Interview by Dorian Kokas on
December 19, 2001
She greeted me with a straight ouzo right at her door almost foreseeing Iíd
be frozen stiff taking the way by motorbike to her apartment under the Acropolis. Once inside, I was faced with
a mirage of antiquities almost carelessly placed, from China to who knows where. It was awesome. Indeed an entire
article could be written on what was in there. She took me in as though I were an old friend, a hospitality one
would expect from Greeks and even more.
Once in, glass in hand, I spotted a couch uncluttered by rarities , and preceded to get my papers and tape player
out. No way. She took my hand and led me to the kitchen quoting an old Greek proverb: ď A hungry bear canít dance.Ē
I wasnít hungry and I wasnít there to dance , but I got the meaning. Her idea of a ďmezeĒ, small something to go
with her Santorini wine, turned into a three course dinner she had prepared. It was out of this world. ďNow the
bear can dance,Ē she said.
Theresa, the controversy surrounding you is well documented and I donít want
to get into it just yet, but tell me, how did it all start? How did you ever get interested in the Chinese-Greek
connection so much that you devoted you entire life to it?
At University, I often felt there was something more to the
idea that Greece was the cradle of civilization. One of my professors, in a classroom of 300 students, such were
the times, offered to pay my way to China where I had felt it all began. All civilization, all roots, he said I
could learn and develop there, but he died before he could pay my way. I paid for the trip alone.
So You had these ideas, at university. Were they ever accepted by your peers,
No! there was and still is a fear in Greek society about radical
ideas, especially about the origin of Greek roots and culture. Itís too daring.
Let me go on to your ideas about the snake symbolism you write about which
personally I find fascinating, how do your contemporaries see it?
Suspicion, Dorian, even hate. At least disrespect. I was and
still am an outcast.
Of the archeological, academic community.
So, how did you react to this?
I wrote more books. Traveled more, learned more; now Iím absolutely
convinced I am right.
Theresa, letís get down to basics: if the snake symbolizes the ultimate protector
of mankind, then why is the snake feared so much? I mean when one sees a snake he/she runs in terror?
Not so in other cultures. Farmers feed snakes because they eat
rats. The plague was the real terror and rats brought it on. Snakes eat rats. From the beginning, the head of the
snake is heart shaped and from there we get the symbol of the heart as being the center of unity. Before Greece
we see the heart shape in Chinese antiquity. You know, Dorian, the serpent eating its tail? Whatís that? The Indian
ďOMí or birth death birth? Unity. The snakes in the museum at the Acropolis are a species from China, not
a type found in Greece.
Ok, granted, the heart we give to our loved ones on Valentines day doesnít
resemble a heart on the surgeons table, but what would our lovers think if I gave them a symbol of a snake? No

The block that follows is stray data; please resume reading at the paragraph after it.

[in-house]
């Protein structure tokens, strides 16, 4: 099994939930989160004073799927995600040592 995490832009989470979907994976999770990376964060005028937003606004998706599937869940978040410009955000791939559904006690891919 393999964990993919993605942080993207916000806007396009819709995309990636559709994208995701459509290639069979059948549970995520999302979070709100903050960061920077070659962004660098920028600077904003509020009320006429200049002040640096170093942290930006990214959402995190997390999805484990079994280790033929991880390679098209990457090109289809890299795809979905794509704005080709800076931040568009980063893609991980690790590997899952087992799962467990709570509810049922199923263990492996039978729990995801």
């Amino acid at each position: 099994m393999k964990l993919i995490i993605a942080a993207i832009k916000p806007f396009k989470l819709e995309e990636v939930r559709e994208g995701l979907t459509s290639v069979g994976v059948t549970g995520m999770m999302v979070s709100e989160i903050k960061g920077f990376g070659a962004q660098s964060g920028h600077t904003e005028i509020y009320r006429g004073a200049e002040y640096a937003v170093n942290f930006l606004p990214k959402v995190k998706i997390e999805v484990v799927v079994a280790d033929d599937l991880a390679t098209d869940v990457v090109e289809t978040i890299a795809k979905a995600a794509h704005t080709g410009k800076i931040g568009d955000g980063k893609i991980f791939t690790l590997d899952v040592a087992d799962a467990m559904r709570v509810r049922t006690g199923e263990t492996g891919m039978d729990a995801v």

pun intended Theresa?
Thatís a matter of how symbols were manipulated to serve different
purposes. Itís not the truth.
Well then, look at the bible; the snake was a symbol of the devil.
Organized religion got involved and warped things.
Before the interview, you told me you had given the former prime minister
one of your books on his way to China. Did he ever read it?
He called me saying that he didnít read it but promised to do
so. I donít believe him.
Would you call it apathy, or fear?
After all this, youíre still a tour guide, and perhaps the most famous. How
do you differ from the ďtypicalĒ guides who flood the Acropolis every year?
The other guides donít understand me or donít want to. Especially
one of them whom I think is out to get me. Iíve had complaints, but the fascination expressed by my visitors far
outweighs the complaints; especially the Japanese. They are more open minded about such things. The younger guides
tend to go by the books; maybe afraid of losing their jobs.
Theresa, after all youíve experienced, written, and taught, whatís left?
I mean, how do you feel about it all, right now, with our ouzo in this cold wintry night, here?
Tired. Iíve done what I could do. Iíve proven to myself that
Iím right; someday the world will see it, long after I am gone. Why canít all cultures see that we are ONE . We
all come from the same source.
Some say your ideas are not founded, in fact crazy.
Thatís what they said about Einstein
(here she asked me to switch to Greek and hoped I could translate; I did)
Theresa, (after more wine and ďkourambiedesĒ) What do you usually do apart
from guiding, teaching or writing; I mean, what are your hobbies?
I listen to music.
Modern; classical modern.
Western, Broadway, musicals. Not traditional classic. Not Mozart.
Theresa, in one sentence, how would you describe yourself ?
( she paused, then looked me straight in the eyes)
A Person not afraid. I am not afraid.
Now, now that youíve been through it all; what advice would you give to young
students, here, now, studying Archeology in Greece and in fact all over the world. If you could talk to them now,
what would you say?
Donít be afraid. Tell your thoughts to others; be brave and
follow them through. Donít let the institutions of fear and ignorance stop youÖÖ..that is all.
She gave me a box of Kourambiedes as I was leaving. Into that freezing night
I felt something, like something was added to me, like I learned more in a few hours than a semester in college.
She would have been my favorite teacher, and probably would have been thrown out of that same school, only to have
her books taught in that same school 20 years later.
Dorian Kokas was a writer/musician/teacher who lived in Athens, Greece. He died several years ago.
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